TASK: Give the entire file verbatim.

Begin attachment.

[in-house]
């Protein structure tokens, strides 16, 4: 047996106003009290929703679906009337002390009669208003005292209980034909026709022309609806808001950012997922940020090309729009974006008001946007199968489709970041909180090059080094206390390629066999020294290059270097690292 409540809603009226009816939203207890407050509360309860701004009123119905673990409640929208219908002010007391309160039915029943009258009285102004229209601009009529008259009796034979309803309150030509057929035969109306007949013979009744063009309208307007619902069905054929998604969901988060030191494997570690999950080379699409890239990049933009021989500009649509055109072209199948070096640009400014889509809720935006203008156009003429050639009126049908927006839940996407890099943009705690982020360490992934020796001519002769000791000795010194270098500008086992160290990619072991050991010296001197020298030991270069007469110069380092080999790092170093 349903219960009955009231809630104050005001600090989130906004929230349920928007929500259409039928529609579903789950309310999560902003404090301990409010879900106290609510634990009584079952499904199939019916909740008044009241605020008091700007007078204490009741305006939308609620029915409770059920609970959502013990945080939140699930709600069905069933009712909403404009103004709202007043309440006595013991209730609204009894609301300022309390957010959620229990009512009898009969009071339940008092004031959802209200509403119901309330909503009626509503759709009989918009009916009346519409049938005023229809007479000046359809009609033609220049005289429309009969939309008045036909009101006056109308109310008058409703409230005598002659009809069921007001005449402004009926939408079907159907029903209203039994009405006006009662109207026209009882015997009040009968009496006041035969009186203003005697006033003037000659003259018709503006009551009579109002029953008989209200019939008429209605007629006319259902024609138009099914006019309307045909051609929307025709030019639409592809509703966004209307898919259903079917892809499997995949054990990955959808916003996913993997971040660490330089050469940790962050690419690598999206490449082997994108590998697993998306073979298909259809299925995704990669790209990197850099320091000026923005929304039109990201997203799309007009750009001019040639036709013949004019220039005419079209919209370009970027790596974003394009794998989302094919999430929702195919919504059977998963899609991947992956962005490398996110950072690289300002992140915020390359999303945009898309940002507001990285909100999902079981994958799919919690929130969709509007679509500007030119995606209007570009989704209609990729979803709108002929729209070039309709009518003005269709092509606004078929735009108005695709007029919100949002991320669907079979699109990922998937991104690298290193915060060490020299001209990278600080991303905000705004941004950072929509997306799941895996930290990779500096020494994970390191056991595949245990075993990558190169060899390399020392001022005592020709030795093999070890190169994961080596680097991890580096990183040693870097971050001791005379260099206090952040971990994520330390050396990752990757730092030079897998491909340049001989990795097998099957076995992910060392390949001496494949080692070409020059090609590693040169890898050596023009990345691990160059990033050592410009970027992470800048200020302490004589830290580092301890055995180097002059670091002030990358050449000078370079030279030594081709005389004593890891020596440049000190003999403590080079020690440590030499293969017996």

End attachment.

[in-house]
């Protein structure tokens, strides 16, 4: 047996106003009290929703679906009337002390009669208003005292209980034909026709022309609806808001950012997922940020090309729009974006008001946007199968489709970041909180090059080094206390390629066999020294290059270097690292 409540809603009226009816939203207890407050509360309860701004009123119905673990409640929208219908002010007391309160039915029943009258009285102004229209601009009529008259009796034979309803309150030509057929035969109306007949013979009744063009309208307007619902069905054929998604969901988060030191494997570690999950080379699409890239990049933009021989500009649509055109072209199948070096640009400014889509809720935006203008156009003429050639009126049908927006839940996407890099943009705690982020360490992934020796001519002769000791000795010194270098500008086992160290990619072991050991010296001197020298030991270069007469110069380092080999790092170093 349903219960009955009231809630104050005001600090989130906004929230349920928007929500259409039928529609579903789950309310999560902003404090301990409010879900106290609510634990009584079952499904199939019916909740008044009241605020008091700007007078204490009741305006939308609620029915409770059920609970959502013990945080939140699930709600069905069933009712909403404009103004709202007043309440006595013991209730609204009894609301300022309390957010959620229990009512009898009969009071339940008092004031959802209200509403119901309330909503009626509503759709009989918009009916009346519409049938005023229809007479000046359809009609033609220049005289429309009969939309008045036909009101006056109308109310008058409703409230005598002659009809069921007001005449402004009926939408079907159907029903209203039994009405006006009662109207026209009882015997009040009968009496006041035969009186203003005697006033003037000659003259018709503006009551009579109002029953008989209200019939008429209605007629006319259902024609138009099914006019309307045909051609929307025709030019639409592809509703966004209307898919259903079917892809499997995949054990990955959808916003996913993997971040660490330089050469940790962050690419690598999206490449082997994108590998697993998306073979298909259809299925995704990669790209990197850099320091000026923005929304039109990201997203799309007009750009001019040639036709013949004019220039005419079209919209370009970027790596974003394009794998989302094919999430929702195919919504059977998963899609991947992956962005490398996110950072690289300002992140915020390359999303945009898309940002507001990285909100999902079981994958799919919690929130969709509007679509500007030119995606209007570009989704209609990729979803709108002929729209070039309709009518003005269709092509606004078929735009108005695709007029919100949002991320669907079979699109990922998937991104690298290193915060060490020299001209990278600080991303905000705004941004950072929509997306799941895996930290990779500096020494994970390191056991595949245990075993990558190169060899390399020392001022005592020709030795093999070890190169994961080596680097991890580096990183040693870097971050001791005379260099206090952040971990994520330390050396990752990757730092030079897998491909340049001989990795097998099957076995992910060392390949001496494949080692070409020059090609590693040169890898050596023009990345691990160059990033050592410009970027992470800048200020302490004589830290580092301890055995180097002059670091002030990358050449000078370079030279030594081709005389004593890891020596440049000190003999403590080079020690440590030499293969017996």